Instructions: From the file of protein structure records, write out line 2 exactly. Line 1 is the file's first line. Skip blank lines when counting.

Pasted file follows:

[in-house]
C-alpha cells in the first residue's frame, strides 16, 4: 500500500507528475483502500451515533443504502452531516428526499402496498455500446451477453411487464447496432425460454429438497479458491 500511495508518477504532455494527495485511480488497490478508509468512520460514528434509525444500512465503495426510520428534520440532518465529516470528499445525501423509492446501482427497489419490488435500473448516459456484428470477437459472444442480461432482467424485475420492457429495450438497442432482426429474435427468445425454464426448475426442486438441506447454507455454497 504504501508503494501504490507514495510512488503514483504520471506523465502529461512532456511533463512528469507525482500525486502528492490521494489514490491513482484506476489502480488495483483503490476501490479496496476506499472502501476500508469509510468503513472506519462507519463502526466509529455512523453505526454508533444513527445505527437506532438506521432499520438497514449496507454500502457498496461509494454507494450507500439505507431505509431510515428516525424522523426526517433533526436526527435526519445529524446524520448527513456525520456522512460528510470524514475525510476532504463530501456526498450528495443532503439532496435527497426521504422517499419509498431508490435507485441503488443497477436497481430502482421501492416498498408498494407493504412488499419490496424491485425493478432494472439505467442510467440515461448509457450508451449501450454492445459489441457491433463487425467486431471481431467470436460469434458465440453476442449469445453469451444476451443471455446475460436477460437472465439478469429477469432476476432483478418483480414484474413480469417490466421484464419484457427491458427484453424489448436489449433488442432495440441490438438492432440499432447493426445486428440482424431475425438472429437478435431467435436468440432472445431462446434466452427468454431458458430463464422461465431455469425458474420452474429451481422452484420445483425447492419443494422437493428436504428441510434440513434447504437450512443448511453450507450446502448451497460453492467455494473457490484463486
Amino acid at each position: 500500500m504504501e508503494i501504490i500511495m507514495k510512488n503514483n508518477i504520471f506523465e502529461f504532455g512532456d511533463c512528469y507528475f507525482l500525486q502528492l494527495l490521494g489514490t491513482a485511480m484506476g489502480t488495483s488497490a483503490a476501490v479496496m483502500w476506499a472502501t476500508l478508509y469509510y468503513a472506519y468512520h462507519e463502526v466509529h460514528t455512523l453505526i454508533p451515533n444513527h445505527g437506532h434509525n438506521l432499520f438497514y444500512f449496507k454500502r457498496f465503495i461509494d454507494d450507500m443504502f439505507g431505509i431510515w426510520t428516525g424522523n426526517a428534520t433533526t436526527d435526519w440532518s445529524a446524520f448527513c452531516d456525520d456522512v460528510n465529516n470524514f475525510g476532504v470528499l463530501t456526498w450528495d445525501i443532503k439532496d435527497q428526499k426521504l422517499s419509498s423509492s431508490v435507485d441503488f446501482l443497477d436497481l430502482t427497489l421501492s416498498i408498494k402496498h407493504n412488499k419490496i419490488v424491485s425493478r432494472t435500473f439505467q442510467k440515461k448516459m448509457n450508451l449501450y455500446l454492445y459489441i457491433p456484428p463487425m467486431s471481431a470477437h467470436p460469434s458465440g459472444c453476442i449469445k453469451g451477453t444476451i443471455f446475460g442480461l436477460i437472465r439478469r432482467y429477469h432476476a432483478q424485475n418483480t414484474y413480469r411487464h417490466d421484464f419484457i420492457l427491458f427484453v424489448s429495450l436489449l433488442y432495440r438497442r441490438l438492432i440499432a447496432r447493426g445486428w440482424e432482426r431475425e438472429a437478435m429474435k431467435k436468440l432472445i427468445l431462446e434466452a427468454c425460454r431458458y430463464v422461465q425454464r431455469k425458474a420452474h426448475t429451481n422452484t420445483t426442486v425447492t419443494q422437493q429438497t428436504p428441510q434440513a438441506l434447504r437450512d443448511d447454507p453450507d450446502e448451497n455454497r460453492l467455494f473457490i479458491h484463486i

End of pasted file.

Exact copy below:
C-alpha cells in the first residue's frame, strides 16, 4: 500500500507528475483502500451515533443504502452531516428526499402496498455500446451477453411487464447496432425460454429438497479458491 500511495508518477504532455494527495485511480488497490478508509468512520460514528434509525444500512465503495426510520428534520440532518465529516470528499445525501423509492446501482427497489419490488435500473448516459456484428470477437459472444442480461432482467424485475420492457429495450438497442432482426429474435427468445425454464426448475426442486438441506447454507455454497 504504501508503494501504490507514495510512488503514483504520471506523465502529461512532456511533463512528469507525482500525486502528492490521494489514490491513482484506476489502480488495483483503490476501490479496496476506499472502501476500508469509510468503513472506519462507519463502526466509529455512523453505526454508533444513527445505527437506532438506521432499520438497514449496507454500502457498496461509494454507494450507500439505507431505509431510515428516525424522523426526517433533526436526527435526519445529524446524520448527513456525520456522512460528510470524514475525510476532504463530501456526498450528495443532503439532496435527497426521504422517499419509498431508490435507485441503488443497477436497481430502482421501492416498498408498494407493504412488499419490496424491485425493478432494472439505467442510467440515461448509457450508451449501450454492445459489441457491433463487425467486431471481431467470436460469434458465440453476442449469445453469451444476451443471455446475460436477460437472465439478469429477469432476476432483478418483480414484474413480469417490466421484464419484457427491458427484453424489448436489449433488442432495440441490438438492432440499432447493426445486428440482424431475425438472429437478435431467435436468440432472445431462446434466452427468454431458458430463464422461465431455469425458474420452474429451481422452484420445483425447492419443494422437493428436504428441510434440513434447504437450512443448511453450507450446502448451497460453492467455494473457490484463486